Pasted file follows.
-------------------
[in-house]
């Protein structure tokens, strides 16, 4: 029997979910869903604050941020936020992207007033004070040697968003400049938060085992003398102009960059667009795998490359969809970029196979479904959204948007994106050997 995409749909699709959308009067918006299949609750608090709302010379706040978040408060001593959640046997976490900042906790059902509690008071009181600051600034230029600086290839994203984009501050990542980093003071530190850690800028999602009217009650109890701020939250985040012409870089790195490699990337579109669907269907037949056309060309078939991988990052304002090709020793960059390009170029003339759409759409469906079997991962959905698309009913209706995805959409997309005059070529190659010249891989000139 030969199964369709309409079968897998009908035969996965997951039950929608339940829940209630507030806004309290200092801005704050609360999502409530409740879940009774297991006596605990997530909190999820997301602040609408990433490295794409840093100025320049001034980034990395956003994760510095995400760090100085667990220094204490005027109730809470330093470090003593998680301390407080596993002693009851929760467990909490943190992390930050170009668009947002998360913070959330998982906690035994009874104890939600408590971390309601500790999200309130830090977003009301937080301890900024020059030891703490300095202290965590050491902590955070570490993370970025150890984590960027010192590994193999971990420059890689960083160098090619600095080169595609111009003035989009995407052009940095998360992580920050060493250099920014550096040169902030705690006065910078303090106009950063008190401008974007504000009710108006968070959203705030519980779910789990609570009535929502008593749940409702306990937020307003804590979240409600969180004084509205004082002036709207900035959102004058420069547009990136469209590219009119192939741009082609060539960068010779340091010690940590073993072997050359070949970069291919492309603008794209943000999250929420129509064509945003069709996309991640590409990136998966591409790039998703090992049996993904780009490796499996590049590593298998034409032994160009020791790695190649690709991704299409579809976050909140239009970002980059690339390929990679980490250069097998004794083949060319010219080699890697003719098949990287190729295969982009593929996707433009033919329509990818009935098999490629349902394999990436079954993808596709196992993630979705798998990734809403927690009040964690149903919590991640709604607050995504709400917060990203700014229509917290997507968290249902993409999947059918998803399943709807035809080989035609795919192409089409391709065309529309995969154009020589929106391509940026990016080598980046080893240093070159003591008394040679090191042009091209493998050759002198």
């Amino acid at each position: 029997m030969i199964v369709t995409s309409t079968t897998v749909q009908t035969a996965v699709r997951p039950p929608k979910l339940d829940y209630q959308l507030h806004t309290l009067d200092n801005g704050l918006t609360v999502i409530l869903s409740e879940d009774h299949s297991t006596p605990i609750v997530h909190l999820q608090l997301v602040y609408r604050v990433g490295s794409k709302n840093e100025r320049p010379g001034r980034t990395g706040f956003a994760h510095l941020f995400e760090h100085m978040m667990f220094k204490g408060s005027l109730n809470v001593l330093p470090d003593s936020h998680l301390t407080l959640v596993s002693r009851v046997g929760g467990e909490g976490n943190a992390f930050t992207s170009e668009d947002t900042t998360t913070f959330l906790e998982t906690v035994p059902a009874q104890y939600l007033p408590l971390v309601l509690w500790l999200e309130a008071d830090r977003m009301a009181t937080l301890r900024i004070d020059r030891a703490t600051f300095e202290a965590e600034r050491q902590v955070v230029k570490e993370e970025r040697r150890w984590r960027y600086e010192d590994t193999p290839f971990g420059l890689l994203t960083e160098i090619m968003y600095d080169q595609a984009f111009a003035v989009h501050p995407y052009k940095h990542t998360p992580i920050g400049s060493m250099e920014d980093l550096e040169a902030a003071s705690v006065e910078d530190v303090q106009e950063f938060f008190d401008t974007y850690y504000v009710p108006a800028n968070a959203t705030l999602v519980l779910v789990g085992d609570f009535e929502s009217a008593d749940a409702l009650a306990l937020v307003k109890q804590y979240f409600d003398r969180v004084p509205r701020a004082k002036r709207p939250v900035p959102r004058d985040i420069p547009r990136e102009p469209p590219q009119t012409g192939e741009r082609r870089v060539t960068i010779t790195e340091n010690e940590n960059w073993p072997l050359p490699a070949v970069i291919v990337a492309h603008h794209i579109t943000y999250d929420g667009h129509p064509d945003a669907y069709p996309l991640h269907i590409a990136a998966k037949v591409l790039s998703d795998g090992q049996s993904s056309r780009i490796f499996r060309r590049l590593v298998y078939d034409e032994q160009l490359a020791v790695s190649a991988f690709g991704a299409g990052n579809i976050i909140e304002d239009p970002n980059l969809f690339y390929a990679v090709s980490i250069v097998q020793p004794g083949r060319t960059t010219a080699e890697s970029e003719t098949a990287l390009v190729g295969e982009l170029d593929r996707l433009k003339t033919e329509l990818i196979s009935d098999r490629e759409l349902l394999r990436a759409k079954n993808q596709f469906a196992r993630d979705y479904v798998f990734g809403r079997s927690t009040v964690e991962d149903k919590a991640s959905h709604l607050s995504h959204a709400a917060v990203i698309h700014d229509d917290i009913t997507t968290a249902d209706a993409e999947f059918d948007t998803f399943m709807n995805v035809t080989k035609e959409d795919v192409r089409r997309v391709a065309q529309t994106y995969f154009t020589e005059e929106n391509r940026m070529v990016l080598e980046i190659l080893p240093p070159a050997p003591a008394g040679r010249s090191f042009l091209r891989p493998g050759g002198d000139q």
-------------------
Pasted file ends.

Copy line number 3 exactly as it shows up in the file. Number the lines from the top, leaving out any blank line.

């Amino acid at each position: 029997m030969i199964v369709t995409s309409t079968t897998v749909q009908t035969a996965v699709r997951p039950p929608k979910l339940d829940y209630q959308l507030h806004t309290l009067d200092n801005g704050l918006t609360v999502i409530l869903s409740e879940d009774h299949s297991t006596p605990i609750v997530h909190l999820q608090l997301v602040y609408r604050v990433g490295s794409k709302n840093e100025r320049p010379g001034r980034t990395g706040f956003a994760h510095l941020f995400e760090h100085m978040m667990f220094k204490g408060s005027l109730n809470v001593l330093p470090d003593s936020h998680l301390t407080l959640v596993s002693r009851v046997g929760g467990e909490g976490n943190a992390f930050t992207s170009e668009d947002t900042t998360t913070f959330l906790e998982t906690v035994p059902a009874q104890y939600l007033p408590l971390v309601l509690w500790l999200e309130a008071d830090r977003m009301a009181t937080l301890r900024i004070d020059r030891a703490t600051f300095e202290a965590e600034r050491q902590v955070v230029k570490e993370e970025r040697r150890w984590r960027y600086e010192d590994t193999p290839f971990g420059l890689l994203t960083e160098i090619m968003y600095d080169q595609a984009f111009a003035v989009h501050p995407y052009k940095h990542t998360p992580i920050g400049s060493m250099e920014d980093l550096e040169a902030a003071s705690v006065e910078d530190v303090q106009e950063f938060f008190d401008t974007y850690y504000v009710p108006a800028n968070a959203t705030l999602v519980l779910v789990g085992d609570f009535e929502s009217a008593d749940a409702l009650a306990l937020v307003k109890q804590y979240f409600d003398r969180v004084p509205r701020a004082k002036r709207p939250v900035p959102r004058d985040i420069p547009r990136e102009p469209p590219q009119t012409g192939e741009r082609r870089v060539t960068i010779t790195e340091n010690e940590n960059w073993p072997l050359p490699a070949v970069i291919v990337a492309h603008h794209i579109t943000y999250d929420g667009h129509p064509d945003a669907y069709p996309l991640h269907i590409a990136a998966k037949v591409l790039s998703d795998g090992q049996s993904s056309r780009i490796f499996r060309r590049l590593v298998y078939d034409e032994q160009l490359a020791v790695s190649a991988f690709g991704a299409g990052n579809i976050i909140e304002d239009p970002n980059l969809f690339y390929a990679v090709s980490i250069v097998q020793p004794g083949r060319t960059t010219a080699e890697s970029e003719t098949a990287l390009v190729g295969e982009l170029d593929r996707l433009k003339t033919e329509l990818i196979s009935d098999r490629e759409l349902l394999r990436a759409k079954n993808q596709f469906a196992r993630d979705y479904v798998f990734g809403r079997s927690t009040v964690e991962d149903k919590a991640s959905h709604l607050s995504h959204a709400a917060v990203i698309h700014d229509d917290i009913t997507t968290a249902d209706a993409e999947f059918d948007t998803f399943m709807n995805v035809t080989k035609e959409d795919v192409r089409r997309v391709a065309q529309t994106y995969f154009t020589e005059e929106n391509r940026m070529v990016l080598e980046i190659l080893p240093p070159a050997p003591a008394g040679r010249s090191f042009l091209r891989p493998g050759g002198d000139q």